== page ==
Transforming Impasse From Problem into Opportunity in Business Mediations
1000 Fourth Street, 8th Floor
San Rafael, CA
Wednesday, September 7, 2016
Noon to 1pm
(Please bring your own lunch)
Perhaps the most bedeviling problem in business mediations is what to do when the parties are at loggerheads, particularly when the impasse is laced with anger, frustration and reactivity. After all, business mediations are supposed to be about the rational evaluation of risk, evidence, cost, and so forth-not out-of- control emotions and uncalled-for stubbornness.
As it turns out, all too many business cases are laced with emotion and irrationality, which can make mediation unpleasant if not unworkable. Most of us want to find some easy remedy, some tool or skill we can master that will allow us cut through such impasses easily. Yet our experience tells us that, given the complexities of content and of personality styles in the range of cases we see, there is no silver bullet for dealing with impasse.
In this lunchtime presentation, Stephen Sulmeyer, J.D., Ph.D., suggests that, while not a silver bullet, how we as mediators frame or hold the entire concept of “impasse” has a great deal to do with the “problem” impasses present, including the ways mediators can unwittingly contribute to impasse by framing it as a problem that has to be fixed, rather than an opportunity that beckons to be explored.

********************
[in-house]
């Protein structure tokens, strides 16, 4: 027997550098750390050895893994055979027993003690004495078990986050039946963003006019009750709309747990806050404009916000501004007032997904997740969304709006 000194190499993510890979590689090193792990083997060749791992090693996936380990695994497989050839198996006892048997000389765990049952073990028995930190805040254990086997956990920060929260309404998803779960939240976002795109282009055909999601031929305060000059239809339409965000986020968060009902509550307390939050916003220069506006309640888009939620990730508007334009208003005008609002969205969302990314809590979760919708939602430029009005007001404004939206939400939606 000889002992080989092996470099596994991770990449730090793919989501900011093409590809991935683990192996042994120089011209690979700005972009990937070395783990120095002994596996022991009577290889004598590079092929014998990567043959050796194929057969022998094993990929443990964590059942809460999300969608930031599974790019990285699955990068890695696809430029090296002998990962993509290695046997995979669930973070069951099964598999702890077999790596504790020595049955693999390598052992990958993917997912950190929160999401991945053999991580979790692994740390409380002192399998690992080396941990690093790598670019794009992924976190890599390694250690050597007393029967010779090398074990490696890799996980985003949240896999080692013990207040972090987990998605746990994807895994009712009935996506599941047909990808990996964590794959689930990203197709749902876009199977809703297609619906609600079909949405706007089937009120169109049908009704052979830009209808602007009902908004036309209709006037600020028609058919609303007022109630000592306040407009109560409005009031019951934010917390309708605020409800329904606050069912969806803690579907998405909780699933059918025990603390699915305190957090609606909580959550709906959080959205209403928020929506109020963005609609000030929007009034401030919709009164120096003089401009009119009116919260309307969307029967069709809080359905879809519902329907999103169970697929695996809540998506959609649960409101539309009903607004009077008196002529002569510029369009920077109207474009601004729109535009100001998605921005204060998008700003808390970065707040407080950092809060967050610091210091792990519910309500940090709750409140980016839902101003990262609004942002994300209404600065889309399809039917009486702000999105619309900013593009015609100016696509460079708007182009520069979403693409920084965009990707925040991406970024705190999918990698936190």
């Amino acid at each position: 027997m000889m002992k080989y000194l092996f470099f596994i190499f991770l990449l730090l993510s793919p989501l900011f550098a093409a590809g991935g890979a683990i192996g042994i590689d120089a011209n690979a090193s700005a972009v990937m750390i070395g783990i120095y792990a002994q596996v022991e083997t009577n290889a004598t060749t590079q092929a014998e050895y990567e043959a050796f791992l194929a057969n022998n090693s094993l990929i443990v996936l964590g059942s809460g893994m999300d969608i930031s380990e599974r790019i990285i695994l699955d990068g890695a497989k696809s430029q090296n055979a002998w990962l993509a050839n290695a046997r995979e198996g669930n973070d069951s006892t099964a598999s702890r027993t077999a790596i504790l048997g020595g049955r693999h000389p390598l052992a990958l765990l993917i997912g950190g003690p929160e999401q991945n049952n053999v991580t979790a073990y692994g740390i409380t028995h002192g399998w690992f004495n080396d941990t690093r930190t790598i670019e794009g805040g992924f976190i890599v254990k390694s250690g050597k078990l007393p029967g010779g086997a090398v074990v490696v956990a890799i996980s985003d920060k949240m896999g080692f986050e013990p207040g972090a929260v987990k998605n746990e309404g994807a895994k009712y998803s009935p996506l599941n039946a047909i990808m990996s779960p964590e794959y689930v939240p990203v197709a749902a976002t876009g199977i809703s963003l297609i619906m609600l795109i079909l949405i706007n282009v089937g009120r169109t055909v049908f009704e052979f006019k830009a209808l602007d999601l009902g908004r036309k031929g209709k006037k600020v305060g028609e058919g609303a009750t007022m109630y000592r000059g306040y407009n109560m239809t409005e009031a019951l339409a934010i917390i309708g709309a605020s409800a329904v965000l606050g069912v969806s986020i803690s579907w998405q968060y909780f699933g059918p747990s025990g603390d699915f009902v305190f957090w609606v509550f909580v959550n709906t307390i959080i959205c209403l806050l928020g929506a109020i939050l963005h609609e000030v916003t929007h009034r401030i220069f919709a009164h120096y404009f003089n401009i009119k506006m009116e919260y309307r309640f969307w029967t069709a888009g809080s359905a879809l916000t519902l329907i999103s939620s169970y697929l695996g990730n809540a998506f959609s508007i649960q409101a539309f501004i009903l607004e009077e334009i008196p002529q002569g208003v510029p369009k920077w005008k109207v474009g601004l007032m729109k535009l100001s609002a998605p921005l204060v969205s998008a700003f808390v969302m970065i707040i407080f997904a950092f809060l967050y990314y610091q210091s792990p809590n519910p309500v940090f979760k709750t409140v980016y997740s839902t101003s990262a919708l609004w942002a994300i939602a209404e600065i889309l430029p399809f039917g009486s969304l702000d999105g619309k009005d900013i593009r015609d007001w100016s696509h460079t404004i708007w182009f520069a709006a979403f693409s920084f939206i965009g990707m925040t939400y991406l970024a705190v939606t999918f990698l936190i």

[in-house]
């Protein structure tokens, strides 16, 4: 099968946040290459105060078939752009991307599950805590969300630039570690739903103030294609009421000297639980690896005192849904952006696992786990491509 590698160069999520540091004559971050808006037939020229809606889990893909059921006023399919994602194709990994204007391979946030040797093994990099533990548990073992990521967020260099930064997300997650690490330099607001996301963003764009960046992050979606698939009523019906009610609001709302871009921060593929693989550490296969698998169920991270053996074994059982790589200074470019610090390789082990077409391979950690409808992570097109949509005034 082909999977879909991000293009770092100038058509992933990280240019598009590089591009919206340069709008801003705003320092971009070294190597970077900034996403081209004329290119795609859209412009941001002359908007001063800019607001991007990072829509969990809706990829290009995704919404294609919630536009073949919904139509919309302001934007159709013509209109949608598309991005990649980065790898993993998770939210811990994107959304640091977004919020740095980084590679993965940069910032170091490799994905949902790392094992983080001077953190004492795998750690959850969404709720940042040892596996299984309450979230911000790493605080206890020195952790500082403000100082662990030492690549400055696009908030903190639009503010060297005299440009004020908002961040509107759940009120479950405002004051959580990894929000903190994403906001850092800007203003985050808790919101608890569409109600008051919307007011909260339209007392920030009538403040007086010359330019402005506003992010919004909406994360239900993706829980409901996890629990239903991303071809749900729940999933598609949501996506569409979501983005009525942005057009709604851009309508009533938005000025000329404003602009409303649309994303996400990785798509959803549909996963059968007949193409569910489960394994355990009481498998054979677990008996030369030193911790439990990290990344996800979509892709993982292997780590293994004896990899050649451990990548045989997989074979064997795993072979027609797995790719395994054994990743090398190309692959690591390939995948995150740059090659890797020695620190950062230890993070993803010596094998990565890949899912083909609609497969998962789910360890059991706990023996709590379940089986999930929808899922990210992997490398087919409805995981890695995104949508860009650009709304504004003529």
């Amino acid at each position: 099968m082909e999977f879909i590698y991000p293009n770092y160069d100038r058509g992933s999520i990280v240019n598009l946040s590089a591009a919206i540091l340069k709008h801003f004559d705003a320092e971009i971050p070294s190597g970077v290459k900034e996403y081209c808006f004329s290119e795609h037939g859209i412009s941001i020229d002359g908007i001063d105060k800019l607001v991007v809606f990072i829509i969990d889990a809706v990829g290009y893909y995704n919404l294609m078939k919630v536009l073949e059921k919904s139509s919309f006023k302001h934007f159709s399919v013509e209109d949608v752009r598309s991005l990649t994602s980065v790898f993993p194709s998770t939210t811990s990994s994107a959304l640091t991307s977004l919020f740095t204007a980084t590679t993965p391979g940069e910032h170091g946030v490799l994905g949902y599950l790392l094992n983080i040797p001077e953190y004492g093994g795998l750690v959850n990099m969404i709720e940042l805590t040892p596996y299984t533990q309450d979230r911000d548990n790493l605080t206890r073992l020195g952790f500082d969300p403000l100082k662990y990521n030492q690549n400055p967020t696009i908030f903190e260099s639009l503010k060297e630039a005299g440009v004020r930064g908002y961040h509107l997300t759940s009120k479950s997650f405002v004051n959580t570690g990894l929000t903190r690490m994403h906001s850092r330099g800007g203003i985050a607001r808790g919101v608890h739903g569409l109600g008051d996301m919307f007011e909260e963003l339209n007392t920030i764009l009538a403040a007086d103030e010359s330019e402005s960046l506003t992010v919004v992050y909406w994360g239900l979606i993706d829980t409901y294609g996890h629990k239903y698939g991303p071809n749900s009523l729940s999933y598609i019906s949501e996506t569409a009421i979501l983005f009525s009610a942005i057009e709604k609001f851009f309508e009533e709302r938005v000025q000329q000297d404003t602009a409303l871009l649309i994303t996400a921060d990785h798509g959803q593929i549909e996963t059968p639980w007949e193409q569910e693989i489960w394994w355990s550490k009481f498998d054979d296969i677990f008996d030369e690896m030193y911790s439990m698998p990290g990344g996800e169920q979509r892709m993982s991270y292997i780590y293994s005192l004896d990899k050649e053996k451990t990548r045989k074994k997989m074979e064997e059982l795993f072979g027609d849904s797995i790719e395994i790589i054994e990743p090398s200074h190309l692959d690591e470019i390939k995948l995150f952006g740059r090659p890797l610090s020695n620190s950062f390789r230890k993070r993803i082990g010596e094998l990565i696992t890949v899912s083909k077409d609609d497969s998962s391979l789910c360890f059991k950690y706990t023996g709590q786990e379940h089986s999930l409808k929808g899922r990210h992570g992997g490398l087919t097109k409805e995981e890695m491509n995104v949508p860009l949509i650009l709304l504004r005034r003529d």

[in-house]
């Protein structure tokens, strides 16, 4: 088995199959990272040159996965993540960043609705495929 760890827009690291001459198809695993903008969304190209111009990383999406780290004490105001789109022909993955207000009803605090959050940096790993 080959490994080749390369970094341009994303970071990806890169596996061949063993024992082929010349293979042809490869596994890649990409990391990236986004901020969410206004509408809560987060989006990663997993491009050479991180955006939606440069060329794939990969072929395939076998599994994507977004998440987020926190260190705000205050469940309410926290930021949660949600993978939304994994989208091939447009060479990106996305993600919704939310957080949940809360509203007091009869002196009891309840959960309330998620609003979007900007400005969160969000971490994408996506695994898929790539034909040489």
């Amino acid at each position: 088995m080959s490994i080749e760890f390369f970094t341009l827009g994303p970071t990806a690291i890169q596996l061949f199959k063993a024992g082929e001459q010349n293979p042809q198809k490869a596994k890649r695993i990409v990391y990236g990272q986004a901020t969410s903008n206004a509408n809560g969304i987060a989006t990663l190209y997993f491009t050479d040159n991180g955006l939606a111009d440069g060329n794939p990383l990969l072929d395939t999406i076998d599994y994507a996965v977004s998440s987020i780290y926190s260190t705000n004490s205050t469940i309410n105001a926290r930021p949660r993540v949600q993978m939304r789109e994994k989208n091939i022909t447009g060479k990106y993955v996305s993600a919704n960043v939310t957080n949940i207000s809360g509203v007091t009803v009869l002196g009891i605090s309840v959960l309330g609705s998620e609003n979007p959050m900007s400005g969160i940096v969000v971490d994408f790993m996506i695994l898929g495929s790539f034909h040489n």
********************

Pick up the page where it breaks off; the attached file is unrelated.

STEPHEN H. SULMEYER, J.D., Ph.D. is a lawyer, clinical psychologist, mediator, trainer, and collaborative divorce coach in Marin County, California. He specializes in complex and high-conflict disputes in a wide range of subject areas, including family and divorce, probate and elder, family businesses, business/commercial, intellectual property, employment, discrimination, partnerships, personal injury, and community matters. He is particularly skilled at getting to the heart of the human issues that tend to drive most disputes and create obstacles to settlement.
Steve is a former chairperson of the Marin County Bar Association’s Alternative Dispute Resolution Section, and a member of the Association for Dispute Resolution of Northern California (ADR-NC), the Association for Conflict Resolution (ACR), the Association of Family and Conciliation Courts (AFCC), the Academy of Professional Family Mediators (APFM), the American Bar Association’s ADR section, as well as numerous legal and psychological organizations. He received his undergraduate and law degrees from Stanford University, and his Ph.D. from the Institute of Transpersonal Psychology, where he has taught as a member of the adjunct faculty. He serves on mediation panels of the Marin County and Alameda County Superior Courts and the United States District Court for the Northern District of California.